I’ve played both parts, about 10 years apart, in the following little playlet:
Enthusiastic music student approaches band member in the interval or afterwards. “Loved the way you guys reharmonised the bridge on chorus seven; the unorthodox dynamics in the codetta; the way you quoted Ligeti during that Benny Golson tune…” “Did we really do all that? Wow. Okay, if you say so. Glad you liked it. Thanks. Come over and join the guys.”
Incidentally, a guy came up on the gig the other week and said he loved how I quoted snippets from film themes – I wasn’t aware I had, and some of the films he mentioned I hadn’t even seen. Rock and roll, baby.
Point is that your influences are going to come through when you play, but whatever you play will hit the listener through the filter of their influences as well. And of course, there’s nothing new under the sun. Play or write anything and someone’s always going to say “oh, it sounds like X or Y”, particularly in improvised music. Critics are particularly prone to “it’s a bit like”-itis… I once got compared to Herbie Nichols by – no prizes for guessing, somebody who’d recently been listening to a lot of Herbie Nichols.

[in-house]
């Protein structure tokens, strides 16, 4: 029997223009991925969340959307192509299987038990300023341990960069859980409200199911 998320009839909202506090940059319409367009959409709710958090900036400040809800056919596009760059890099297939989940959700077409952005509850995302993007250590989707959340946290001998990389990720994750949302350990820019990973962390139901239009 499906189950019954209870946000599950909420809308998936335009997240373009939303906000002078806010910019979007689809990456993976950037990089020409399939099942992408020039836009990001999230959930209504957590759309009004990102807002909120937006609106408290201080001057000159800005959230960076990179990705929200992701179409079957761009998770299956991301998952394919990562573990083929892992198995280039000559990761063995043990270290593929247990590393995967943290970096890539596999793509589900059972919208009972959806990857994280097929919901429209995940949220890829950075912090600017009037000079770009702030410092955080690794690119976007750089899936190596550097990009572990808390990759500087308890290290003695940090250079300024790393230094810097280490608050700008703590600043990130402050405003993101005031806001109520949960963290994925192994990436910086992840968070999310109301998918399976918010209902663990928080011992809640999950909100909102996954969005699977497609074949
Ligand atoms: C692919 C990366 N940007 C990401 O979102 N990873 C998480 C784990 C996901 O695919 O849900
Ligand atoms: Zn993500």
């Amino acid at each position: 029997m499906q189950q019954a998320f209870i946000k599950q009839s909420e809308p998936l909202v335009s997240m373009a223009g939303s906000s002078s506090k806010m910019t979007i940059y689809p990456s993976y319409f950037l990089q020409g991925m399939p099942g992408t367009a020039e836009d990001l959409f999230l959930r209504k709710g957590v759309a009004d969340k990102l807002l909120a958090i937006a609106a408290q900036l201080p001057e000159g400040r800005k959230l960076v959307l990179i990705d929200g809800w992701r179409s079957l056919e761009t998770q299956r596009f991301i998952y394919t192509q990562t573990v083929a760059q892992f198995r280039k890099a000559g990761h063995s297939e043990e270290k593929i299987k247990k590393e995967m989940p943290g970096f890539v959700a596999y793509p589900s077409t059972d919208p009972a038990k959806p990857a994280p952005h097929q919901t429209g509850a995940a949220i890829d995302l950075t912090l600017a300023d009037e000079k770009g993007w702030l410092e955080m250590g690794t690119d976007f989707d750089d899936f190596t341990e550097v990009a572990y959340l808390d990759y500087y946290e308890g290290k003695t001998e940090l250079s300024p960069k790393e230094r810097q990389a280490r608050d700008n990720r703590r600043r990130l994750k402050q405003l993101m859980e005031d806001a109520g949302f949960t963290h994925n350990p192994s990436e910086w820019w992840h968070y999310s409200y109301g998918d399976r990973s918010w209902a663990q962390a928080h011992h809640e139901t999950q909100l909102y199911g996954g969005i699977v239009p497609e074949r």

Anyway, back to our eager acolyte who joins the band at their table, and is looking forward to fascinating discourse about bitonality, artistic expression, gossip about gigs with famous players and fingering techniques. Only to find that the conversation revolves around remortgaging deals, the kids’ worrying exam performance and the football results.
Of course, music is a passion – it has to be, because we’re certainly not in it for the money. And it’s great that a keen student is listening and thinking in such a detailed way. And people do sometimes talk about work during their break or after the hooter’s gone, especially co-workers.
Musicians are generally supportive and encouraging. You’ll get a kindly soul to give you some thoughts on where to substitute 7#11 chords or something like that. But a salesman doesn’t generally go home and obsess over performance figures during dinner (at least not out loud). Musicians are also people with lives, and the heartache and the thousand natural shocks that flesh is heir to. People aren’t, you know, always on duty. We don’t talk shop all the time.
You are what you are, you are not what you do.
When you embrace that idea, you will actually become better at what you do.